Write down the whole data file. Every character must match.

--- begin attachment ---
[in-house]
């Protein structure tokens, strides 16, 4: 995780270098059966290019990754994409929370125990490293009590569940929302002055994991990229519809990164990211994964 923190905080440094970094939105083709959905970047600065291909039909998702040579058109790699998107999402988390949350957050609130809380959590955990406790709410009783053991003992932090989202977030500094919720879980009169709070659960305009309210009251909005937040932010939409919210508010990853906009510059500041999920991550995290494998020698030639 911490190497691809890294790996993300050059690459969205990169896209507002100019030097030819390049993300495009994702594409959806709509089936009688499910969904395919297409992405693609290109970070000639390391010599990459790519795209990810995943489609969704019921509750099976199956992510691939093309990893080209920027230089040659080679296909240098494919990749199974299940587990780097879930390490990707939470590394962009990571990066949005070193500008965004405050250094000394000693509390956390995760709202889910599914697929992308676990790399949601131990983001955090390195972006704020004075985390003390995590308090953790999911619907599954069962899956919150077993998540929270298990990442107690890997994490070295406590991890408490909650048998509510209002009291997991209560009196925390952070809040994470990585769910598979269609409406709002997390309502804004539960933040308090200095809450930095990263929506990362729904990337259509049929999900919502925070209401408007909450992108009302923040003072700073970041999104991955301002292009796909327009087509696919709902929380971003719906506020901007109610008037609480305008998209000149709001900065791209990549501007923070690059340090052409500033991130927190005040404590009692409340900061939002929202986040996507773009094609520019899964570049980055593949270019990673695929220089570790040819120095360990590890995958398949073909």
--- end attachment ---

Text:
[in-house]
């Protein structure tokens, strides 16, 4: 995780270098059966290019990754994409929370125990490293009590569940929302002055994991990229519809990164990211994964 923190905080440094970094939105083709959905970047600065291909039909998702040579058109790699998107999402988390949350957050609130809380959590955990406790709410009783053991003992932090989202977030500094919720879980009169709070659960305009309210009251909005937040932010939409919210508010990853906009510059500041999920991550995290494998020698030639 911490190497691809890294790996993300050059690459969205990169896209507002100019030097030819390049993300495009994702594409959806709509089936009688499910969904395919297409992405693609290109970070000639390391010599990459790519795209990810995943489609969704019921509750099976199956992510691939093309990893080209920027230089040659080679296909240098494919990749199974299940587990780097879930390490990707939470590394962009990571990066949005070193500008965004405050250094000394000693509390956390995760709202889910599914697929992308676990790399949601131990983001955090390195972006704020004075985390003390995590308090953790999911619907599954069962899956919150077993998540929270298990990442107690890997994490070295406590991890408490909650048998509510209002009291997991209560009196925390952070809040994470990585769910598979269609409406709002997390309502804004539960933040308090200095809450930095990263929506990362729904990337259509049929999900919502925070209401408007909450992108009302923040003072700073970041999104991955301002292009796909327009087509696919709902929380971003719906506020901007109610008037609480305008998209000149709001900065791209990549501007923070690059340090052409500033991130927190005040404590009692409340900061939002929202986040996507773009094609520019899964570049980055593949270019990673695929220089570790040819120095360990590890995958398949073909």